Overall, the concept-based approach exhibited an improvement over a keyword baseline. Results were heavily dependent on the quality of concept extraction provided by the MetaMap system. MetaMap only identifies UMLS concepts, which were then mapped to SNOMED-CT concepts. The rational for converting to SNOMED-CT was its formal representation that provides scope for future inference techniques. Experiments using UMLS concepts showed comparable performance. However, mapping between terminologies may result in a loss in meaning from the original query or document. Certain UMLS concepts have no equivalent in SNOMED- CT. Such cases were found in the two worst performing queries in our experiments, these were query 454.9 (asymptomatic varicose veins) and 038.11, (methicillin susceptible staphylococcus aureus septicemia). Advances in medical NLP, and the increasing popularity of SNOMED- CT, are likely to yield further improvements to tools such as MetaMap, for example direct SNOMED-CT concept identification that avoids the mapping via UMLS, this will avoid the mapping problem and, we conjecture, should improve our concept-based retrieval system.
The queries that performed well using our concept-based approach were often characterised as having a number of possible variants in their keyword form. For example, the query 530.81 (esophageal reflux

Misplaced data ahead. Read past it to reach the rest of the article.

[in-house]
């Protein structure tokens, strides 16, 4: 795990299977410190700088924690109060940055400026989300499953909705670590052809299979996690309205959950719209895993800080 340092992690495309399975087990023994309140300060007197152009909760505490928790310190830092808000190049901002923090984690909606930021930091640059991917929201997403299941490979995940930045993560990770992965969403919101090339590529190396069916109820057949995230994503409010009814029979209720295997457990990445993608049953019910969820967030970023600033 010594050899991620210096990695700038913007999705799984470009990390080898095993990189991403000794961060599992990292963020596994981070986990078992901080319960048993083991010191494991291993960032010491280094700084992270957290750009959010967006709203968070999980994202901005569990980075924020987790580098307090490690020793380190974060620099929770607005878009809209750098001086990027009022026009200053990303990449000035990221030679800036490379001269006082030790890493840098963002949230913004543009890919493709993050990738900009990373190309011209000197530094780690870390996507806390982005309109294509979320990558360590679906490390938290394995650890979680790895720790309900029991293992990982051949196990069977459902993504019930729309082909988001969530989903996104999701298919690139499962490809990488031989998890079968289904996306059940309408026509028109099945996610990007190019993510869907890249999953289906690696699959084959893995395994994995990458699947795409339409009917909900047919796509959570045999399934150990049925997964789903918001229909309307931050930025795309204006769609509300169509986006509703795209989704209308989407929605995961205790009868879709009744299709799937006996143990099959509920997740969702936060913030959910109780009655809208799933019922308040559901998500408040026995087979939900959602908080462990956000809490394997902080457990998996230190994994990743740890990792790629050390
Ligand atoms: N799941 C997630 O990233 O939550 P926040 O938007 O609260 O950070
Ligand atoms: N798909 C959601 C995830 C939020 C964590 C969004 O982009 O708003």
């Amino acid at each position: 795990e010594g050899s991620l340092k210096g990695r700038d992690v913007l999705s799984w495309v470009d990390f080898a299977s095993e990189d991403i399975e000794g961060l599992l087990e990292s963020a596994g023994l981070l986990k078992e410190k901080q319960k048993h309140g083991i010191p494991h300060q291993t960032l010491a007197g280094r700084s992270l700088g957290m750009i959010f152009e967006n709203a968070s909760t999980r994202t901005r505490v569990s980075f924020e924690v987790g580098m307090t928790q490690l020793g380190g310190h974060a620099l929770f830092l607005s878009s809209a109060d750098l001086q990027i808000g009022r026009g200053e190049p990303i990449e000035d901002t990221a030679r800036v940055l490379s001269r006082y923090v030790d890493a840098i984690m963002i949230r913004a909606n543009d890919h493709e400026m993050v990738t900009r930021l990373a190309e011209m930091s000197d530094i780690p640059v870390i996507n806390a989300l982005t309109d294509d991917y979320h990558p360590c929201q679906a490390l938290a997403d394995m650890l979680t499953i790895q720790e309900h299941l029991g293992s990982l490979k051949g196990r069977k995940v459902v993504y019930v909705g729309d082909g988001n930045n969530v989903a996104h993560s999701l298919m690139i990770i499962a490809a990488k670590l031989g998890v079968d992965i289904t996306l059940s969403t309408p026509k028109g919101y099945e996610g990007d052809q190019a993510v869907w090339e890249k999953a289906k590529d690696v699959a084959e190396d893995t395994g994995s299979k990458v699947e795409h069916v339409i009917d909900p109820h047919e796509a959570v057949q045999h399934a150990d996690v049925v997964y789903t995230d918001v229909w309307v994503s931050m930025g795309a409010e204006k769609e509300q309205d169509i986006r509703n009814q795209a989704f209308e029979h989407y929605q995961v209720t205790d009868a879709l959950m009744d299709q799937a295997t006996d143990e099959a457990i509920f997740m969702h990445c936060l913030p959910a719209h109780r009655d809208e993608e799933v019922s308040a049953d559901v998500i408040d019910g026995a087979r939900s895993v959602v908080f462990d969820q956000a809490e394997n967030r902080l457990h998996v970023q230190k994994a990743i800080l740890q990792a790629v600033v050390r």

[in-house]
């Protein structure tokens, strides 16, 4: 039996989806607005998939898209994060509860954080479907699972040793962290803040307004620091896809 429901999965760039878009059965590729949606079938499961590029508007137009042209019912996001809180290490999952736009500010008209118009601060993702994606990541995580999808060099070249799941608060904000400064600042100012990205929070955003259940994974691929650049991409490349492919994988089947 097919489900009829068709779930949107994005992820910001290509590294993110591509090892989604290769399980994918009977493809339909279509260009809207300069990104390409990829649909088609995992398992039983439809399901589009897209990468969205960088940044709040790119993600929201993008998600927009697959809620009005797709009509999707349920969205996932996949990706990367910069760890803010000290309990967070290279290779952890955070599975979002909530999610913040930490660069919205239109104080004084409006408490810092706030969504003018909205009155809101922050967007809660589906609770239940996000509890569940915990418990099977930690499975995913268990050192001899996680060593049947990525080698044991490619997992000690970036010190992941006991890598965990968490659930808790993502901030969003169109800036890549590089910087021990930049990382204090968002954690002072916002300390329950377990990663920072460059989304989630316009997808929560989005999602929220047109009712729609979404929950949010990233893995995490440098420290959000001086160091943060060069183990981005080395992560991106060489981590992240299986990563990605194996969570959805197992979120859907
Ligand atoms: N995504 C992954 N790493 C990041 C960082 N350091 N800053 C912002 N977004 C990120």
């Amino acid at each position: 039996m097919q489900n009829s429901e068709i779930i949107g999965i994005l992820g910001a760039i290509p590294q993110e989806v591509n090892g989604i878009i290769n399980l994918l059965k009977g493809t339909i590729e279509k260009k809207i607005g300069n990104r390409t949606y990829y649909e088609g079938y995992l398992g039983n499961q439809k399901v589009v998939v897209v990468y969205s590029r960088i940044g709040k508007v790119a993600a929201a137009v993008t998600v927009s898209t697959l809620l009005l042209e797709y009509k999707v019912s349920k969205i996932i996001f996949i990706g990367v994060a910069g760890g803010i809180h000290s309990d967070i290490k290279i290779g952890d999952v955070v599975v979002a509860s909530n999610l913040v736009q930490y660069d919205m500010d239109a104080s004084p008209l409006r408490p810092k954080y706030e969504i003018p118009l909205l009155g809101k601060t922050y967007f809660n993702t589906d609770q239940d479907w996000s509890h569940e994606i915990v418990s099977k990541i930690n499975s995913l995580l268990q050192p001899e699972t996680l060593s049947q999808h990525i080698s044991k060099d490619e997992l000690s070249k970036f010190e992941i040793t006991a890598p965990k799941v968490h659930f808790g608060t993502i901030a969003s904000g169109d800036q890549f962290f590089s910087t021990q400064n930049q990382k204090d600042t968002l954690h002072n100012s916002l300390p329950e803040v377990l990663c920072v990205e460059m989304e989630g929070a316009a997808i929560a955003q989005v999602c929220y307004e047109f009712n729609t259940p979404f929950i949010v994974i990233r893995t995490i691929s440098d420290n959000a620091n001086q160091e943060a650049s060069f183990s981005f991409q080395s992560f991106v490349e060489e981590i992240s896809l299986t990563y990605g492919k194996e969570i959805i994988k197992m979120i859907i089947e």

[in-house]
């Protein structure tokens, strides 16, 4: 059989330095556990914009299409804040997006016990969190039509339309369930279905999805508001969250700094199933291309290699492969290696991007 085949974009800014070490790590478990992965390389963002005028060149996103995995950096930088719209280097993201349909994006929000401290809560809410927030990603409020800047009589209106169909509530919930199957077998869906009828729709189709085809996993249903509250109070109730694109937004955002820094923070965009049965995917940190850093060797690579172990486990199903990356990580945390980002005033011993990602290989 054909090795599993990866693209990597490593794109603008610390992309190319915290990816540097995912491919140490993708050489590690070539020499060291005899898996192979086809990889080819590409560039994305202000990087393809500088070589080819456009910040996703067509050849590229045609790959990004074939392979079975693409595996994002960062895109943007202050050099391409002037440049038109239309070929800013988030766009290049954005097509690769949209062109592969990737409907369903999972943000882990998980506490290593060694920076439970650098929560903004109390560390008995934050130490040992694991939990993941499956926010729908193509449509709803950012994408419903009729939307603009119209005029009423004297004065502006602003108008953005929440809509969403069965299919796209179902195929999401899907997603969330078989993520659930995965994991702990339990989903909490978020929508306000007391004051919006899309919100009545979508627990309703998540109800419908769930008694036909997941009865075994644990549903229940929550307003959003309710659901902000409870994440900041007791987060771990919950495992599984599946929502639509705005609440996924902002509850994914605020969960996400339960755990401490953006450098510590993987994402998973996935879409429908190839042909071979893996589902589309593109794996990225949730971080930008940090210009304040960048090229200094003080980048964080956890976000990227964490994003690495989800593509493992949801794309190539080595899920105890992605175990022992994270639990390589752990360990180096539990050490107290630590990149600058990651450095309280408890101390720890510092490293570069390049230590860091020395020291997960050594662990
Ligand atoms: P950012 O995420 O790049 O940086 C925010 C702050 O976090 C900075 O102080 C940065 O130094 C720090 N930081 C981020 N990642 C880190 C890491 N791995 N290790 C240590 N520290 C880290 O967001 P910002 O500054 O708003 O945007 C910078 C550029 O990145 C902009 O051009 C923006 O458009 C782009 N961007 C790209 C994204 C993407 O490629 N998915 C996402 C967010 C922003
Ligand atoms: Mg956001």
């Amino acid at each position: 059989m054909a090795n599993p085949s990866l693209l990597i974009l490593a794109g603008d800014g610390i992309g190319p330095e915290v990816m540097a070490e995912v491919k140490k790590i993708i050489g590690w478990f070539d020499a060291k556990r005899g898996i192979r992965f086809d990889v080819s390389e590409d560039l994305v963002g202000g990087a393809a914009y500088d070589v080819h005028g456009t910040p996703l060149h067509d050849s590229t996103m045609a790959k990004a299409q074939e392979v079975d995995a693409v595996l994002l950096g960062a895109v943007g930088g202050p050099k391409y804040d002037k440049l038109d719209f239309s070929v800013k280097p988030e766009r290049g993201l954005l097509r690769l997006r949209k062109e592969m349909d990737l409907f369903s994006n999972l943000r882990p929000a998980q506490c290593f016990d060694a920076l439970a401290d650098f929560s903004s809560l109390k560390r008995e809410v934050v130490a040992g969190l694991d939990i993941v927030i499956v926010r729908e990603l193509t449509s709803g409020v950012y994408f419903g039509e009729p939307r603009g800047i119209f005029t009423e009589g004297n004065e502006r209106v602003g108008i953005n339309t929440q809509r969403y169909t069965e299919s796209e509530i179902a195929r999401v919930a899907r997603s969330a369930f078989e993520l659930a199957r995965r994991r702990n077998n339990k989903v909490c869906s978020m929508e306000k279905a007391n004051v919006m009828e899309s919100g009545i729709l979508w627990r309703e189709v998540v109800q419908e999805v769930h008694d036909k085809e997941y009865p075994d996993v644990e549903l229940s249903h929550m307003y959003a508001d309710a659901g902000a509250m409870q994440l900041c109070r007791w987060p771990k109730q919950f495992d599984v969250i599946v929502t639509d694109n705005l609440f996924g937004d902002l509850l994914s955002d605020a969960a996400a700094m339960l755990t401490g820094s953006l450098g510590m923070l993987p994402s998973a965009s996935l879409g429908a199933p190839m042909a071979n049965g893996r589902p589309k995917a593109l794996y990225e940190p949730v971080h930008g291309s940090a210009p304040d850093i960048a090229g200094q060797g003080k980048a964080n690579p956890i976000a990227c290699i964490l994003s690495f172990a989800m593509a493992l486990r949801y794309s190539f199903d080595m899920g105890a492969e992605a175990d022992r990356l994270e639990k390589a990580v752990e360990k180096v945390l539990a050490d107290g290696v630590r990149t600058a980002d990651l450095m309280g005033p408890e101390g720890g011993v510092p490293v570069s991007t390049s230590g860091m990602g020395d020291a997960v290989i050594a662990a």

) which mapped to the SNOMED-CT concepts:
235595009 (Gastroesophageal reflux disease);
196600005 (Acid reflux &/or oesophagitis);
47268002 (Reflux); and
249496004 (Esophageal reflux finding).
In the keyword-based system a query for esophageal reflux
was unlikely to return documents that contain oesophagitis.
However, in the concept-based approach oesophagitis
was represented in the query as part of concept 196600005
. The average precision for this query improved from 0.1285 to 0.3414. Another example was query 042 (human immunodeficiency virus
) – relevant documents contained the abbreviations HIV
but did not explicitly mention human immunodeficiency virus
(average precision increased from 0.2332 to 0.4622 for this query).
Our current system represents queries and documents as SNOMED-CT concepts but does not make use of the additional information provided by the relationships between concepts. Some initial experimentation on using these relationships for query expansions proved difficult – certain queries showed significant improvement, while others had significant degradation in performance. A more targeted approach that takes into account the semantic type (e.g. disease, treatment, symptom) of the specific query concept is required (this approach has been successful in other applications).7
The use of inter- concept relationships is the next step towards a system that supports the type of inference capabilities required to deal with the complex medical queries we have already outlined.